Thirty years ago, there was an idea to bring the greatest adventures to Hampshire's Venture Scouts (they would be replaced by Explorer Scouts and Scout Network). This would become Hampshire Venture 92 and what memories it would forge.

Ian Greig, formerly Assistant County Commissioner for Venture Scouts and the Camp leader for the event reflects on the event and writes an open letter to those who came and made it so special.


Dear Citizens of Camberwick Green, Chigley and Trumpton (do you remember!) 

I hope I find you well after so many years and you are all enjoying life. 

It is 30 years since we were all at Rushmoor Arena for ‘Hampshire Venture – ‘92’ and I thought that although a reunion was not practical something written would catch up with as many as possible, irrespective of location. 

Many of you who attended will also have been involve in the planning and may recall the many meetings and all the time we spent together. The wonderful contributions of so many of you and teams such as ‘The Bog Squad’, HSX and the Hard Rock Cafe, all the many activity teams, those who fed us, the contribution made by the Military Police and the senior team, too many to name. 

The week itself I will never forget; I recall my words to you all at the final briefing the night before “you know what needs to be done - so get on with it” and you did it with style and gusto. Then the storm that took down so many tents on the first night – must have been a Guinness Book of Records record on how many people you can sleep in one tent that night. I never told the County Commissioner or tried to claim the record – not sure that The Scout Association would have been happy!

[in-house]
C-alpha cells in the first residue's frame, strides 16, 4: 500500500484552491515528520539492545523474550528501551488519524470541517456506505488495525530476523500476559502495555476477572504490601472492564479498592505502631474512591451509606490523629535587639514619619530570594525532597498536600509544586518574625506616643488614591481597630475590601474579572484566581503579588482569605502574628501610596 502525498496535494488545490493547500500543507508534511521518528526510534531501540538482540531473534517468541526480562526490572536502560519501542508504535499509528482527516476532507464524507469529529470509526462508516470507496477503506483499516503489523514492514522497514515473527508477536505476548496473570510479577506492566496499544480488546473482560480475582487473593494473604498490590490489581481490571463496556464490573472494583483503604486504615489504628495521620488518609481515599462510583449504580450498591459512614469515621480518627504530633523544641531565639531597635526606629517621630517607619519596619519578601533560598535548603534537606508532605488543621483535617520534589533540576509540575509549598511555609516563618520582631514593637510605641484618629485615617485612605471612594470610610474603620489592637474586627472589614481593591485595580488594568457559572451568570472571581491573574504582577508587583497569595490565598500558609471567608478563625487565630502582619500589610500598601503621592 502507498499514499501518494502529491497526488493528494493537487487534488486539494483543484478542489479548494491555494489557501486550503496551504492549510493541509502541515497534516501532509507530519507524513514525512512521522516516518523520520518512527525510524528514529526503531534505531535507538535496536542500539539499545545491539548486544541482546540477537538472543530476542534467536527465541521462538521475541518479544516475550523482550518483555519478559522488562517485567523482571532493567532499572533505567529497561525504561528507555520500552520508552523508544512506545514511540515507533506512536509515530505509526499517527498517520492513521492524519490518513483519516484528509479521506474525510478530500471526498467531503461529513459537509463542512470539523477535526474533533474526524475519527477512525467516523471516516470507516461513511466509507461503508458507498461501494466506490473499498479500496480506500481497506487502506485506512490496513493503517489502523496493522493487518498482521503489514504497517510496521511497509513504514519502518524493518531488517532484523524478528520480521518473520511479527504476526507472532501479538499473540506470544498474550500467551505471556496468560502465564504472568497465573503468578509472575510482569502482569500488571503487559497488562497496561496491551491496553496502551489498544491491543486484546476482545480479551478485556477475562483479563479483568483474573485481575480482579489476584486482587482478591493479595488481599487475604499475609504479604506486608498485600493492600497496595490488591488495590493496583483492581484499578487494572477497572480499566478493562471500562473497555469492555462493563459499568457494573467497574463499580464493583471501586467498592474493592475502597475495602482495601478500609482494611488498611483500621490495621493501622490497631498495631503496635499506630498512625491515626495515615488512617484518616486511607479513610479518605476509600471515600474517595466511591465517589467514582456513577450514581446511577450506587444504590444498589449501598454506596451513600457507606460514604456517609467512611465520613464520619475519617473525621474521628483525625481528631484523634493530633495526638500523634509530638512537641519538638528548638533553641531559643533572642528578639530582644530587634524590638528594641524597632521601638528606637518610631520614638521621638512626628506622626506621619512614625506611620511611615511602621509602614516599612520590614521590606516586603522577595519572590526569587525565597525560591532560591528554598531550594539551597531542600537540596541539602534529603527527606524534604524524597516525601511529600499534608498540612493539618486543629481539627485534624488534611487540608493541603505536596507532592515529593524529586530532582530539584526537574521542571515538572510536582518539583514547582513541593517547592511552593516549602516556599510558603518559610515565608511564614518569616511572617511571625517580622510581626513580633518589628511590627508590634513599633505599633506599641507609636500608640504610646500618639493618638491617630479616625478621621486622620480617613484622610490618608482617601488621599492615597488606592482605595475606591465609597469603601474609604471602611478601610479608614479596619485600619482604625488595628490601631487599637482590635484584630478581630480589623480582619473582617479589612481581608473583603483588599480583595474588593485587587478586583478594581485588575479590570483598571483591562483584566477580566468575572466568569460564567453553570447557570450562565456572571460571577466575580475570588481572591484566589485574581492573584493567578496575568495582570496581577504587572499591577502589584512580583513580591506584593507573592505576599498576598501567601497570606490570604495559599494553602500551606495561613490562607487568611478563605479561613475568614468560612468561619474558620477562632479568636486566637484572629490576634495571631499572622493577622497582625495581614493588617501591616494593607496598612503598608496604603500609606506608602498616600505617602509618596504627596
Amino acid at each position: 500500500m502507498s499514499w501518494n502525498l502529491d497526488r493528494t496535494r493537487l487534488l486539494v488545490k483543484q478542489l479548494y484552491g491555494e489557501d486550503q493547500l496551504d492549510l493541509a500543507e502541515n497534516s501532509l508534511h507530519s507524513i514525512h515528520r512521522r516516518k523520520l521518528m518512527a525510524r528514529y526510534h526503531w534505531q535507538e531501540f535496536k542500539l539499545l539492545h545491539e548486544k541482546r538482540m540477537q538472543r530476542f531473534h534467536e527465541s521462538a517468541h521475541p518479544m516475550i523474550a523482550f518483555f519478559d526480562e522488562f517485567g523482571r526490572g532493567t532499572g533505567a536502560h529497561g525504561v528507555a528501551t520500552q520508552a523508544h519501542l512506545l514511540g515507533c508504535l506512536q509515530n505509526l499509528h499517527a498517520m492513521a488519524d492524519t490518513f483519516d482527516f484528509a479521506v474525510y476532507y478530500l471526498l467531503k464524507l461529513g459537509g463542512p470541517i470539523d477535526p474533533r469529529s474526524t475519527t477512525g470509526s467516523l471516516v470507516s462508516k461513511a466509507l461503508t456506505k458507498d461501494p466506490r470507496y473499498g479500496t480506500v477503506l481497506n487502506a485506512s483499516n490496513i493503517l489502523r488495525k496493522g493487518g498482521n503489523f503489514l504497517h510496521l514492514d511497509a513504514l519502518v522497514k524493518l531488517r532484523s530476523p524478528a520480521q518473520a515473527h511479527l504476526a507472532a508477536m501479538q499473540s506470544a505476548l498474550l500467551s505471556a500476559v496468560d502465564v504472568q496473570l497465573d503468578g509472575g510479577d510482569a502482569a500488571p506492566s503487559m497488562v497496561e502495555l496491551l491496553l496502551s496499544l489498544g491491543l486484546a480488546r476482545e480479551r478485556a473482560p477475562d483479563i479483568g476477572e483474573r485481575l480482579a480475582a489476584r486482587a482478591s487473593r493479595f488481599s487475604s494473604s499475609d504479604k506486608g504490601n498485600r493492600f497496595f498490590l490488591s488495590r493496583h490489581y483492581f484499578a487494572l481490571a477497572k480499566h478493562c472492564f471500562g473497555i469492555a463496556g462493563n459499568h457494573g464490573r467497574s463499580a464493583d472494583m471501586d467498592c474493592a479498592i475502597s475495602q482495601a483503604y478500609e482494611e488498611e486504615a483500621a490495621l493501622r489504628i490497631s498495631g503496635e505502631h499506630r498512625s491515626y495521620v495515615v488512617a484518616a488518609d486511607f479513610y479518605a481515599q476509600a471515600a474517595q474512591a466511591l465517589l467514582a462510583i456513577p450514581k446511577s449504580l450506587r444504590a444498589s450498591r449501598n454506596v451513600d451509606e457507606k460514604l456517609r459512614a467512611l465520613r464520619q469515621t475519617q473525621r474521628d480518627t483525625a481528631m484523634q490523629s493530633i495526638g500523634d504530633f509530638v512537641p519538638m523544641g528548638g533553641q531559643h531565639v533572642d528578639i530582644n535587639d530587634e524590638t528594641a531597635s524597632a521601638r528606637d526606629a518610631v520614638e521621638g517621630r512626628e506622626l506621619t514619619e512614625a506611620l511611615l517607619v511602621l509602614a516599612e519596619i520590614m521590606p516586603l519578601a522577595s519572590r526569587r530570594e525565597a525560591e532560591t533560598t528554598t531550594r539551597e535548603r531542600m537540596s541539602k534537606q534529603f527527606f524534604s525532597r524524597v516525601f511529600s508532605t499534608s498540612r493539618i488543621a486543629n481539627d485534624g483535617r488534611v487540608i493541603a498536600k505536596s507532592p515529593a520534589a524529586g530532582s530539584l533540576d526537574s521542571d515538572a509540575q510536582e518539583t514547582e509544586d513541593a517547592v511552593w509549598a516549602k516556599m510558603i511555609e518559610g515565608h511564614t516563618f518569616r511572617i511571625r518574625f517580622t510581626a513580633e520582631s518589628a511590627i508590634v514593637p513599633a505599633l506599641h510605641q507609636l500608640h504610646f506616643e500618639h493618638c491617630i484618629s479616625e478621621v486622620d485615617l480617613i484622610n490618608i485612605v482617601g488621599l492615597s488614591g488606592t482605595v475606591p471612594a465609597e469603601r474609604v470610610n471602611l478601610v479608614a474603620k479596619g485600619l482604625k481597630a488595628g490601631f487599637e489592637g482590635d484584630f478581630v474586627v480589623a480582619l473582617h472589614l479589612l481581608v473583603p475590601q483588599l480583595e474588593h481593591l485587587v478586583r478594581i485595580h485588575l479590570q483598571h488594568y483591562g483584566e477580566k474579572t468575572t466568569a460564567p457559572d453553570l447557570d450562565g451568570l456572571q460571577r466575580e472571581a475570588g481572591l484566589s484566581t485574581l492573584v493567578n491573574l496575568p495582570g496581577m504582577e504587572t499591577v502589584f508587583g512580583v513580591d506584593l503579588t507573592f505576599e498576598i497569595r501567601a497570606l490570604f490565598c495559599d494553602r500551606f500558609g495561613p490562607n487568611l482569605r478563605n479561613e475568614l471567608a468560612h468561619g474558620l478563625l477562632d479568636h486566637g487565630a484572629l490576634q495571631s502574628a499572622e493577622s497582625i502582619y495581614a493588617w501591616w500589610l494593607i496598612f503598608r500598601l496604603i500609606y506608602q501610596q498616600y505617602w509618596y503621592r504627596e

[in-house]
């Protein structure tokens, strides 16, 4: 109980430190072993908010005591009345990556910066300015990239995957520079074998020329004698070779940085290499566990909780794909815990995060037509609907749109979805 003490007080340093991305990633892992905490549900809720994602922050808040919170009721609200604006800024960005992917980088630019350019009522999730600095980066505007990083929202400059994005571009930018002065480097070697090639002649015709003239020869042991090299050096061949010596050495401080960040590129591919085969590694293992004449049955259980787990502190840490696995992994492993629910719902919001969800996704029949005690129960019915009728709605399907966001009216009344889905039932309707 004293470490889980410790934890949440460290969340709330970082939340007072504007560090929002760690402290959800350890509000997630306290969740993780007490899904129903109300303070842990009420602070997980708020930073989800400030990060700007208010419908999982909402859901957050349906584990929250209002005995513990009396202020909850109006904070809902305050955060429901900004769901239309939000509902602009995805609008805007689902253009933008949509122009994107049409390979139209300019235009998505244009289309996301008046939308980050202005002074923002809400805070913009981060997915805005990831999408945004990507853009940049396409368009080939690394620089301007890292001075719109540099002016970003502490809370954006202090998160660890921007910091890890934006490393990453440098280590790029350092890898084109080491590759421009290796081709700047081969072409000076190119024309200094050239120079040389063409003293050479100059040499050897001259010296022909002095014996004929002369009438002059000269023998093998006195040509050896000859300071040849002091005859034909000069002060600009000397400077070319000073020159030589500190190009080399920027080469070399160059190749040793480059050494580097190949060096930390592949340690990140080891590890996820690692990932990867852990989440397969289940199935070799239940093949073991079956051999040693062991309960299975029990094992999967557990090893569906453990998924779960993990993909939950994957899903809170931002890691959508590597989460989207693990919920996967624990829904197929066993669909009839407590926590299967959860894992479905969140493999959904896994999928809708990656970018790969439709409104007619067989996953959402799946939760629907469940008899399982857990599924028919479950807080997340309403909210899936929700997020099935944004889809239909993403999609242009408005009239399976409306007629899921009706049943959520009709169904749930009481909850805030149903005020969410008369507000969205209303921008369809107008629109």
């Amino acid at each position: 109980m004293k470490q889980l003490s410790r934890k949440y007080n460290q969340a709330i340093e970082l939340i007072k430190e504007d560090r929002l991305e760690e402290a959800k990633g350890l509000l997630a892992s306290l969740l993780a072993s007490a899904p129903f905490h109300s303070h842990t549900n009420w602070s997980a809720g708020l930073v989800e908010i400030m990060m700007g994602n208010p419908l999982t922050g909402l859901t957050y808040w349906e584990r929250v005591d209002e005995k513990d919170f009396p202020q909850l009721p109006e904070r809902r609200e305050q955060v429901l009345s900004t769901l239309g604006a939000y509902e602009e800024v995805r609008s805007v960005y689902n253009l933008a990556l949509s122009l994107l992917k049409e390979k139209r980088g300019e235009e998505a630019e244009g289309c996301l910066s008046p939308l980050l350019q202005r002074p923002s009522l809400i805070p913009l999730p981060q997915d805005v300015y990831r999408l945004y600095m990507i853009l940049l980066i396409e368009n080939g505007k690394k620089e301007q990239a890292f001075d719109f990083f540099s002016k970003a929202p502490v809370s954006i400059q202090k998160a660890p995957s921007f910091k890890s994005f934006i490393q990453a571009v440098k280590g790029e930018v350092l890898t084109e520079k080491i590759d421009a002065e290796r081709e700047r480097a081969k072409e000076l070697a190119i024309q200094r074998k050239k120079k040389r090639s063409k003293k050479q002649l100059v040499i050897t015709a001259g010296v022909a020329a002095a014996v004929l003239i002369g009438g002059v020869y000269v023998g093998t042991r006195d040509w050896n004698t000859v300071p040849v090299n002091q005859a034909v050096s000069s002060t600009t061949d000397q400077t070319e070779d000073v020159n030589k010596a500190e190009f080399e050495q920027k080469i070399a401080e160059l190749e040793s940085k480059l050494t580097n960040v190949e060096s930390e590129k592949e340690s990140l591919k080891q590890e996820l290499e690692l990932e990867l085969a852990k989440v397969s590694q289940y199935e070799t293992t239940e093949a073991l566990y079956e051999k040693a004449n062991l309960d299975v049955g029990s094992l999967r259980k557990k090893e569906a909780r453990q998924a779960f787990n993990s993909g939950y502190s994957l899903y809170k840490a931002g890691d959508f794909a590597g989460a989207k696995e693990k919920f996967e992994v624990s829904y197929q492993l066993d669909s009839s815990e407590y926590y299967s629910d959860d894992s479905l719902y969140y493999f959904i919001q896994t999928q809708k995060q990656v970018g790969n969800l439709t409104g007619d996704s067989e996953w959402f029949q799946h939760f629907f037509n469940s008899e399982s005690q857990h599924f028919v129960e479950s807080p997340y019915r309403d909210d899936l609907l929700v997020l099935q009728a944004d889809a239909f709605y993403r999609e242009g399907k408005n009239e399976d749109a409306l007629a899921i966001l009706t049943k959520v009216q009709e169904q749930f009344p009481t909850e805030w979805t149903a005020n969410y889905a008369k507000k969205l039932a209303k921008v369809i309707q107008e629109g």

The opening ceremony with Steve Peck when the whole camp became as one team with so much energy and enthusiasm from you all. The activities, the trip to Thorpe Park with all those coaches! The open day with all our VIP guests, It’s a Knockout, the Red Devils - the Parachute Regiment Freefall Team and the Royal Military Motorcycle and Horse Display Team, the surreal event of taking the VIPs into the refreshment tent for tea and the whole National Scout Orchestra was playing – just like something out of Monty Python’s Flying Circus (sorry that was my generation – I know you saw the repeats). 

A few stories you may not have known about. We had a visit by Rushmoor Council’s Health and Safety Inspector, and they were all fine but were concerned about the jelly being made in the old latrine cans which we assured them were not for eating but for the jelly fight. Also, on the last evening (remember The Rocky Horror Picture Show) the local Civilian Police had a complaint about the noise (our music could be heard in Fleet some two miles away) but the Military Police refused them access to the site and turned them away. When I heard about this I asked if any of the Military Police were still on site and was told they were the one’s dancing on the bar! Thought best to say no more. By the way, who did kidnap Square Ted?  I still have the official Ministry of Defence Police Crime Investigation Report. 

It was a very special week for me and one I will never forget and having spoken to a few of you in the last few days clearly nether have you.  I am sure you also have many memories that you would like to share - 30 years on and I very much believe “Venture Scouting did work in Hampshire” and I am very proud of what you achieved together and to have been part of it.  Although a reunion is not practical, we have set up a Facebook page at Hampshire Venture | Facebook.